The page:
Adding Waters Off SF to Sanctuary Considered

     WASHINGTON (CN) – The National Oceanic and Atmospheric Administration is considering expanding the boundaries of the Monterey Bay National Marine Sanctuary to include the waters from Pacifica to San Francisco, California.



     Conditions in that stretch of the Pacific Ocean were considered incompatible with sanctuary regulations when the Monterey Bay sanctuary was designated in 1992.
     Heavy marine traffic, effluent overflow from San Francisco’s then antiquated water treatment facility and the pollutants being raised by dredging activities lead the NOAA to exclude the area that became known as the San Francisco-Pacifica Exclusion Area, between the Monterey sanctuary to the South and the Gulf of the Farallones National Marine Sanctuary to the North.
     Conditions have changed dramatically since 1992 the agency says with the San Francisco Public Utilities Commission Oceanside Wastewater Treatment Plant operating for 17 years without a permit violation. In addition, inbound and outbound vessels from the San Francisco Bay have been diverted to offshore of the exclusion area and dredge materials are reported to be clean and are permitted under the Environmental Protection Agency.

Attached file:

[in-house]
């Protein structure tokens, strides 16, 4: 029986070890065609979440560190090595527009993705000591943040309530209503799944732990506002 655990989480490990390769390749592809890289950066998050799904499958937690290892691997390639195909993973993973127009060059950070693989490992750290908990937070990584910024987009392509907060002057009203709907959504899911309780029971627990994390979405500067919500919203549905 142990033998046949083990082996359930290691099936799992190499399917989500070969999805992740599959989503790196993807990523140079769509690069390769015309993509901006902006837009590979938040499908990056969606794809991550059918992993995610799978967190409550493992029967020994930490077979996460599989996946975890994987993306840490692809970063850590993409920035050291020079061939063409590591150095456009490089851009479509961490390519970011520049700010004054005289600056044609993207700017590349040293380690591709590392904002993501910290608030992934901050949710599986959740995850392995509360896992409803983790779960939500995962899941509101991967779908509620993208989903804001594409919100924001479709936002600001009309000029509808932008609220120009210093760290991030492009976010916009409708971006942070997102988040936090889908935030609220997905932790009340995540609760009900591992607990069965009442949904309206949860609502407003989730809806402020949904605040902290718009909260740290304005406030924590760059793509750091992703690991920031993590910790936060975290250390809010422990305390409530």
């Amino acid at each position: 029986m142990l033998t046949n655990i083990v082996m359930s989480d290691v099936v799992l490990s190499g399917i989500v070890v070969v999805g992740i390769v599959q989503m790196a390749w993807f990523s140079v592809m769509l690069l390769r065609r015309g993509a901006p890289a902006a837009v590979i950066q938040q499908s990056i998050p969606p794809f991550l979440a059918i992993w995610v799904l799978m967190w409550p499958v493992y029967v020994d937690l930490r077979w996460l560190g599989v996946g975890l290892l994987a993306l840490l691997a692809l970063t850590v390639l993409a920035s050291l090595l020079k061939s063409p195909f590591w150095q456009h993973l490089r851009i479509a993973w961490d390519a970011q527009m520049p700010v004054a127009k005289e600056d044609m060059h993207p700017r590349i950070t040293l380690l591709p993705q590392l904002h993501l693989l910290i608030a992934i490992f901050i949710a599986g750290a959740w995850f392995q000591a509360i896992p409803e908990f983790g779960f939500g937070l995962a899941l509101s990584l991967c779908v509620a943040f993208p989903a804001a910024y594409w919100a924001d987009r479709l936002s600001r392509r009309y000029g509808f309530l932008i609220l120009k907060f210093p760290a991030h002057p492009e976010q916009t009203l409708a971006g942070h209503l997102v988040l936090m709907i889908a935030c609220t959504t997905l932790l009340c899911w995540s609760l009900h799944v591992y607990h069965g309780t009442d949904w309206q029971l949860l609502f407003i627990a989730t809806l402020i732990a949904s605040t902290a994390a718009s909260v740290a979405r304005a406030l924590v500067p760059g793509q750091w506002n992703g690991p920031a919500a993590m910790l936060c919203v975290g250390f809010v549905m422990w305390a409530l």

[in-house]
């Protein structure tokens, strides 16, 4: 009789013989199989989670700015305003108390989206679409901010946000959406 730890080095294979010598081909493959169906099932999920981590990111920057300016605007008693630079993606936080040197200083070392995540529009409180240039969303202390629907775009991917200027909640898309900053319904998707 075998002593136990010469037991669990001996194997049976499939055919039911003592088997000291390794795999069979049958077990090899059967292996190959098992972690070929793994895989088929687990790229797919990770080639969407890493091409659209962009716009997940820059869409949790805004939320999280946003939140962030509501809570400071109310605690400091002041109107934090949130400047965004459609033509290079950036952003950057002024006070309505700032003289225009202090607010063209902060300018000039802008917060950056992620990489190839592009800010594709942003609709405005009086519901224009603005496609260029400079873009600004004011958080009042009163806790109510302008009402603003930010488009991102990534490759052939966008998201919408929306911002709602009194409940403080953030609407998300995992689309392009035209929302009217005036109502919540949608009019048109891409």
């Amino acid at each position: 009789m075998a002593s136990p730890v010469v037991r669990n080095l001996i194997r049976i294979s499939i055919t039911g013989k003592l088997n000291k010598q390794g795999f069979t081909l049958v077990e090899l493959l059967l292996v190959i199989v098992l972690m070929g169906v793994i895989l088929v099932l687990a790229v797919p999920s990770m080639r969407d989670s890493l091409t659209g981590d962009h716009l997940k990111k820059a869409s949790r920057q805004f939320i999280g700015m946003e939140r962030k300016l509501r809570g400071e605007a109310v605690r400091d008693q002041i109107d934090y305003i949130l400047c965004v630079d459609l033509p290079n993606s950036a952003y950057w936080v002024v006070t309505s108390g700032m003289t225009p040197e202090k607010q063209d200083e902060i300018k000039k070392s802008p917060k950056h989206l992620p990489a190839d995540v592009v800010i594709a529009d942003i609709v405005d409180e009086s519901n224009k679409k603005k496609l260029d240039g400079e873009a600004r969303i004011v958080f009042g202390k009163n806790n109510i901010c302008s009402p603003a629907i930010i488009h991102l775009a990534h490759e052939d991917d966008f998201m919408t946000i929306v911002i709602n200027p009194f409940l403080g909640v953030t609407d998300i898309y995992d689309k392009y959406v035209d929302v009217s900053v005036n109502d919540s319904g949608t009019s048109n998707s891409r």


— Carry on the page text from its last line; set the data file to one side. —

Inclusion in the Monterey Bay sanctuary would provide protection for seascape, wildlife, shipwrecks, for an additional seventy-seven square nautical miles, from the waters west of the Golden Gate Bridge to the current sanctuary boundaries.
     The NOAA will now begin a year long review of the environmental impact of such an expansion and is asking the public to comment by Oct. 10.

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